Kentucky bridge bonds rated one step above "junk"

LOUISVILLE, Ky. (WDRB) – Two credit rating agencies have weighed in on $747 million in bonds Kentucky plans to sell next week to finance its share of the Ohio River Bridges Project.

On Thursday, Moody's Investors Service gave the bonds a Baa3 rating – the lowest of its "investment grade" designations – because of an uncharted tolling environment in Louisville, alternatives to new toll bridges and debt payments that increase over time.

Those factors, and the overall complexity of the downtown bridge project, are "significant credit risks," Moody's analysis wrote.

Fitch Ratings earlier this week announced it expects to rate the bridge bonds BBB-, which also is the firm's lowest rating before it considers debt to be high-risk, commonly called "junk."

Fitch analysts wrote in their analysis that established traffic patterns across the Ohio River help offset the risks associated with a new bridge between Prospect, Ky., and Utica, Ind.

Both ratings agencies give the bonds a "stable" outlook.

Indiana secured its financing last year for its part of the $2.6 billion project – an eastern bridge and the roads leading to it on both sides of the river. Kentucky still hasn't finalized its money, although construction is underway on the state's downtown segments.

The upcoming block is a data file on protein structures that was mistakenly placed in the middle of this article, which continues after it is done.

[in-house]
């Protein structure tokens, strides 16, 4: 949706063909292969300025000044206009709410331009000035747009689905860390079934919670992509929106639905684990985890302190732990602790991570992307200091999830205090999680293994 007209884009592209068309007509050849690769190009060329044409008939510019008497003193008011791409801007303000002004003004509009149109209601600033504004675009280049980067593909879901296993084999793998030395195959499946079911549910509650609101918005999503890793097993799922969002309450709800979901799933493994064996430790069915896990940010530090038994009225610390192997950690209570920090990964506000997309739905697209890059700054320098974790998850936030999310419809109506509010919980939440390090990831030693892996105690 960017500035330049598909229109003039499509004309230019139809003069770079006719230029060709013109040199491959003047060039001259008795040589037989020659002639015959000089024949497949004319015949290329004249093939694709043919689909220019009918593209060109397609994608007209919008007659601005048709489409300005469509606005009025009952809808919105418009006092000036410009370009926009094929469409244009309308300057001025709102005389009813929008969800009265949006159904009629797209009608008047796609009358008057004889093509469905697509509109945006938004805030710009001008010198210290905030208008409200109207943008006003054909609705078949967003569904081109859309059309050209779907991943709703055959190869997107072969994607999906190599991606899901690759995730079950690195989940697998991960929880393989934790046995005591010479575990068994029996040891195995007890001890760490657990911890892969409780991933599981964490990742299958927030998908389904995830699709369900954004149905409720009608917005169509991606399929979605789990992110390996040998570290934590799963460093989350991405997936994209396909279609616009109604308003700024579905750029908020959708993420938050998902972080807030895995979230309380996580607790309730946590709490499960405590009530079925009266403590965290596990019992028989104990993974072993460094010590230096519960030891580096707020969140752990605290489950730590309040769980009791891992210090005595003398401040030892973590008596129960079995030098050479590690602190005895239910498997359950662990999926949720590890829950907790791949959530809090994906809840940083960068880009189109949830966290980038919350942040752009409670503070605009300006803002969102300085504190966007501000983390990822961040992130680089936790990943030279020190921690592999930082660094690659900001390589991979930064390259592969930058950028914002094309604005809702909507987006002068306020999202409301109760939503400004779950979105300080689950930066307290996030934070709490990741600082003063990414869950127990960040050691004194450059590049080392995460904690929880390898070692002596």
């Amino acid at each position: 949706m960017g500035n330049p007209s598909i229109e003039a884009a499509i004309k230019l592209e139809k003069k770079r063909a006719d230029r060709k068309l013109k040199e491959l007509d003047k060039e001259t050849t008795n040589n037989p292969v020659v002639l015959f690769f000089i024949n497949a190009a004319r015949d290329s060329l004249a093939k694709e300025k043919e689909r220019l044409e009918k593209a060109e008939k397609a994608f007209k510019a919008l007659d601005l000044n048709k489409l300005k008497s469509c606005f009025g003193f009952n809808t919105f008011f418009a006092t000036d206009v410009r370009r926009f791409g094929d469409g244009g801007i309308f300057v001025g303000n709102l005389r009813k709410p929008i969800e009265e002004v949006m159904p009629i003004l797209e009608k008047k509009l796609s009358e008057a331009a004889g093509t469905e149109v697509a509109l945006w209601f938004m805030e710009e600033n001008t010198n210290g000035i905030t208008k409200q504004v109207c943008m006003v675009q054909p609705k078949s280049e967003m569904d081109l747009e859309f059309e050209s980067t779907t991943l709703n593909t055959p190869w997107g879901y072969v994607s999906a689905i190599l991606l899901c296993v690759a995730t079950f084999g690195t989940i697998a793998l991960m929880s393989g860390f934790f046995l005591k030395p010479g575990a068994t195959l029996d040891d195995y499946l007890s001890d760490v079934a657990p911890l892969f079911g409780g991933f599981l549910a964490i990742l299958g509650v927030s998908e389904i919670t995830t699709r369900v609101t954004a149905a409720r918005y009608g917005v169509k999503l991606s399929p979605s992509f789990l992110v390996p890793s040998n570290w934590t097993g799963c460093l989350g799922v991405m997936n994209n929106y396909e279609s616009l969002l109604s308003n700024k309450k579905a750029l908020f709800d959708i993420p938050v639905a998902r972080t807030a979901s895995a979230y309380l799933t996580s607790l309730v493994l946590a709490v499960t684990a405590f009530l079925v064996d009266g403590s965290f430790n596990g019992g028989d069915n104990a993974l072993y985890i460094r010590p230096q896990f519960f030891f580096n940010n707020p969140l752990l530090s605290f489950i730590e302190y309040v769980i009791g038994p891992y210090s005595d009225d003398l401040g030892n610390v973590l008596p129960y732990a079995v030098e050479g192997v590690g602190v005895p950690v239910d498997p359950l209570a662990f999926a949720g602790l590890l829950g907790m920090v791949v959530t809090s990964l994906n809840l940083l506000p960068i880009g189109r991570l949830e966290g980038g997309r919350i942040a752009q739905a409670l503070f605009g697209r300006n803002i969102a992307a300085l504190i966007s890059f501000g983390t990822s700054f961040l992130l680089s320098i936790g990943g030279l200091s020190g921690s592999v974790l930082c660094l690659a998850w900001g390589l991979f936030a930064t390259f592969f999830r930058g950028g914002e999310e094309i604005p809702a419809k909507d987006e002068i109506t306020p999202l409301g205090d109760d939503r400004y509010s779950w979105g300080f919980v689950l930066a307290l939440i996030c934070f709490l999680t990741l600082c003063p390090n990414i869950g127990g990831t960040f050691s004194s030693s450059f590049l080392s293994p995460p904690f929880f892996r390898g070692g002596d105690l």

The two states will evenly split toll revenue collected on the Interstate 65 corridor – the existing Kennedy Bridge, which will become a southbound-only span; and a new northbound bridge next to it -- and the eastern bridge.

Fitch noted that the project financing "benefits" from the ability to increase tolls by an oversight group of Kentucky and Indiana officials, but "[T]he bi-state nature of the toll approval process could result in delays to increases when requested."

Moody's analysts wrote that the project strengths include proven downtown traffic, and they expect enough toll revenue to meet debt payments, as well as reserve accounts.

At the same time, Moody's warned that drivers may choose to avoid tolls downtown by taking the adjacent Clark Memorial Bridge or I-64 Sherman Minton Bridge.

Kentucky plans to sell $295.4 million in toll backed bonds and $452 in bond-anticipation notes. The notes would be used to help pay for construction but would eventually be replaced, starting in 2017, by a federal transportation loan.

There's no requirement that Kentucky contribute to debt payments if toll revenues fall short, placing some risk on investors considering buying the bonds. However, the Kentucky Transportation Cabinet must seek a loan from the state road fund if toll money is inadequate to keep the maintenance account filled.

Those accounts require deposits of more than $15 million a year for much of the project's debt repayment, which will last until 2054, according to financing documents released last month.

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